$10.92

432

59

8

37

3

.312

Cory Spangenberg

SD

$-2.94

$5.61

345

38

4

21

9

.271

Logan Forsythe

TB

$13.61

$18.66

615

69

17

68

9

.282

The two-star tier is very light, which is representative of the steep drop from the solid options in the three-star tier to the shaky plays that reside in the one-star tier. These five players are all somewhat limited compared to the three-star players, and it would take a lot for them to move up a tier. Harrison did put up numbers in 2014 that were commensurate to four-star value, but given that he had never done it before, 2015’s line is a more likely baseline going forward. The steals are the only thing keeping him out of the one-star tier.

Travis and Panik put up nearly identical lines in 2015, but Travis did so in just over half of the plate appearances that Panik logged. Travis could be a three-star player if healthy, but this was a significant issue last year and he could start 2016 on the DL. I am wary of being too aggressive on players like Travis, as injury timetables have a way of changing for the worse. Panik is a more stable option than Travis, but a healthy amount of skepticism is warranted after Panik put up his best offensive numbers at any level since he played in Low-A ball way back in 2011. Players with significant value wrapped up in batting average are dangerous fantasy propositions.

Two-Star Value Pick: Cory Spangenberg
Spangenberg has the inside track on the starting job in San Diego and the Padres don’t have a lot of internal options at second base to challenge him. Spangenberg is being taken very low in NFBC drafts, but he could put up a 5-10 home run, 15-20 steal season quite easily. This is a lot of upside for a second baseman who is being drafted after players without guaranteed jobs like Javier Baez, Jose Peraza, and Jedd Gyorko. Second base is a little richer than it has been in the past, but it isn’t so thick that a projected starter with speed should be ignored.

One Star

Player

Team

Mixed $

AL/NL $

PA

R

HR

RBI

SB

AVG

Chase Utley

LAD

$-4.06

$4.76

423

37

8

39

4

.212

Scooter Gennett

MIL

$-3.24

$5.06

391

42

6

29

1

.264

Jace Peterson

ATL

$3.56

$11.89

597

55

6

52

12

.239

Alen Hanson

PIT

DID NOT PLAY – MINORS

Javier Baez

CHC

$-16.67

-$3.00

80

4

1

4

1

.290

Cesar Hernandez

PHI

$4.29

$12.40

452

57

1

35

19

.272

Jurickson Profar

TEX

DID NOT PLAY – INJURED

Enrique Hernandez

LAD

$-7.17

$2.47

218

24

7

22

0

.307

Including all of the players who are eligible at both second base and shortstop at short makes second base appear to be a little bit weaker than it actually is but even if players with dual eligibility up the middle were all listed here the position would still be very thin at the bottom. After much discussion and repeated retching noises, it was decided that Omar Infante and Johnny Giavotella couldn’t even make the cut in the one-star tier, despite the fact that both players are projected to start at the moment. If you are going to play in the one-star end of the pool in shallower leagues, you’re better off rolling the dice on Baez or Profar (the position is so thin that we listed Profar here even though he is DH-only).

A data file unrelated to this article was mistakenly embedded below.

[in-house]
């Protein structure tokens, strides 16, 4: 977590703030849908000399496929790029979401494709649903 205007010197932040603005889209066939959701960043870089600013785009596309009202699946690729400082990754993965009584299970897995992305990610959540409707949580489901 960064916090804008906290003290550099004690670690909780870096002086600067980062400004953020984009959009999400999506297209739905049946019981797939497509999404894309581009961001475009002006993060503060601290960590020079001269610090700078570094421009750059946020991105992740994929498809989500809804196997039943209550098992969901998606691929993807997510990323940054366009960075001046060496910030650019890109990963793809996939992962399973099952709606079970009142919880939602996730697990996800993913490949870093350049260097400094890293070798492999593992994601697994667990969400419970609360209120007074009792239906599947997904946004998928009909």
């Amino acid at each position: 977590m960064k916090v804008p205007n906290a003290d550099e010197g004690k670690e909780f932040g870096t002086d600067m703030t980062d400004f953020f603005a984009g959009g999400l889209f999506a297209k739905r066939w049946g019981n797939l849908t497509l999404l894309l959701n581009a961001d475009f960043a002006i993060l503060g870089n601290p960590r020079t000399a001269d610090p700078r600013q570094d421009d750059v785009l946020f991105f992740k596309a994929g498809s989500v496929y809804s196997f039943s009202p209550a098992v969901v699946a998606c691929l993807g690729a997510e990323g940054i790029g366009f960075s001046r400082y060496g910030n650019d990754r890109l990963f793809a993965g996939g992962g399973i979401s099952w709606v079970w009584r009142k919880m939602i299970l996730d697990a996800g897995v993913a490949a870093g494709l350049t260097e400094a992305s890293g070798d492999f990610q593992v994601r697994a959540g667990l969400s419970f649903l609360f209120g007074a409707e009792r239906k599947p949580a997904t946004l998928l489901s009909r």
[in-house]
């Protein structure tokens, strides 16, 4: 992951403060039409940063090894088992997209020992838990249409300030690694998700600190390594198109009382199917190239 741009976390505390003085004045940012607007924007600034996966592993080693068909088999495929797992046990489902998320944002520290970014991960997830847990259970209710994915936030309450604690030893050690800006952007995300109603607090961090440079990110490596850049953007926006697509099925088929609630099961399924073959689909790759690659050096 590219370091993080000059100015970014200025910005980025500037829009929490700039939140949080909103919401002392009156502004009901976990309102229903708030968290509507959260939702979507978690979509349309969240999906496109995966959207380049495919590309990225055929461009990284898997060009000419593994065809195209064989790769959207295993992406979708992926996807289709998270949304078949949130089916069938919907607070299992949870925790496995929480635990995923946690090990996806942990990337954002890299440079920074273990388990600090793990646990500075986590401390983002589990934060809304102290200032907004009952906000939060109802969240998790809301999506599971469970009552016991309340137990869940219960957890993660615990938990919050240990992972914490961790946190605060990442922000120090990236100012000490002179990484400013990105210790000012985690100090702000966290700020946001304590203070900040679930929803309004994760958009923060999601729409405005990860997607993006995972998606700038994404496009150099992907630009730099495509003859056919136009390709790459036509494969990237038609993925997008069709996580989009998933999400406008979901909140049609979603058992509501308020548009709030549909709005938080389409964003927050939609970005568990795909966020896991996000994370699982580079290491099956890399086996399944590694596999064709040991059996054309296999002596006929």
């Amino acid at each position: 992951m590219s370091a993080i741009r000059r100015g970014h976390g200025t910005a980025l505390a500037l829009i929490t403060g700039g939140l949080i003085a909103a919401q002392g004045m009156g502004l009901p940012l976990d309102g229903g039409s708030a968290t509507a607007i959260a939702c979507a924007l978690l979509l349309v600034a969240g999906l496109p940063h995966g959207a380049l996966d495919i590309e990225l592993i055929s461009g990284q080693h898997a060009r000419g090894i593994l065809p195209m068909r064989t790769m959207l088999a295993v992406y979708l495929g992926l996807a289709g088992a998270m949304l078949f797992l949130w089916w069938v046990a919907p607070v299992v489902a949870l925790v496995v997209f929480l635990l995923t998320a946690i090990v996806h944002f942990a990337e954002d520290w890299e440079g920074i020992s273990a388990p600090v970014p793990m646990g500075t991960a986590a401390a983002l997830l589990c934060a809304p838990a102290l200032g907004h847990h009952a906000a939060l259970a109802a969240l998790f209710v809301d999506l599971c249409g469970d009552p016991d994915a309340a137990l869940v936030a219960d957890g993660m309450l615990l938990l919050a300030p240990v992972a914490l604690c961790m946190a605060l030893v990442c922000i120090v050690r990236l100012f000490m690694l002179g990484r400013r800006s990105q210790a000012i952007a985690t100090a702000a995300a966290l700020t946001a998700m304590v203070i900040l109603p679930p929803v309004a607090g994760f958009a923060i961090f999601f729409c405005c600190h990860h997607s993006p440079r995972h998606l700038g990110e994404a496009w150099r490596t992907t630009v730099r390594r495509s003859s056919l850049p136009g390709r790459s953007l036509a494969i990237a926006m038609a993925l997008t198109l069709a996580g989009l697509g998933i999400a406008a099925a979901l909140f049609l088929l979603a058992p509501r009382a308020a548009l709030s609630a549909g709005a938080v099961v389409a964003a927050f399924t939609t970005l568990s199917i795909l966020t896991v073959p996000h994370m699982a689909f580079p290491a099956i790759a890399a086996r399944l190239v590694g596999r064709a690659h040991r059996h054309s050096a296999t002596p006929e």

Baez currently doesn’t have a job in Chicago, but he is projected to make the Cubs Opening Day roster and manager Joe Maddon seems committed to using Baez frequently. It’s possible that Baez is used as a super sub, but another possibility is that Zobrist moves around the diamond frequently as Baez gets a crack at second base. Either way, Baez isn’t as overpriced as he was in 2014 and could provide sneaky value.

Cesar Hernandez doesn’t look like much, but he should be guaranteed a job while the Phillies continue to retool and he did come close to stealing 20 bases last year. You really want to get more out of your third middle infielder in a mixed league besides empty steals, but in an NL-only or as an injury replacement in deep mixed, you could do far worse.

One-Star Value Pick: Alen Hanson
Hanson’s bat has atrophied in the high minors, but given that even the most aggressive recovery timetables don't have Jung-Ho Kang returning until mid to late-April, Hanson has an opportunity to be the Pirates starting second baseman on Opening Day. The speed is what drives the valuation bus for Hanson. Even if he only hits .240 for the Pirates, he could steal 20 bases or so. He is going for a pittance in NFBC leagues, and with an ADP of 598 overall you have the rare opportunity to take a low-level risk on a potential everyday player in a first-division lineup deep in the reserve rounds.

Mike Gianella is an author of Baseball Prospectus. 
Click here to see Mike's other articles. You can contact Mike by clicking here

Related Content:  Fantasy,  Second Base,  Rankings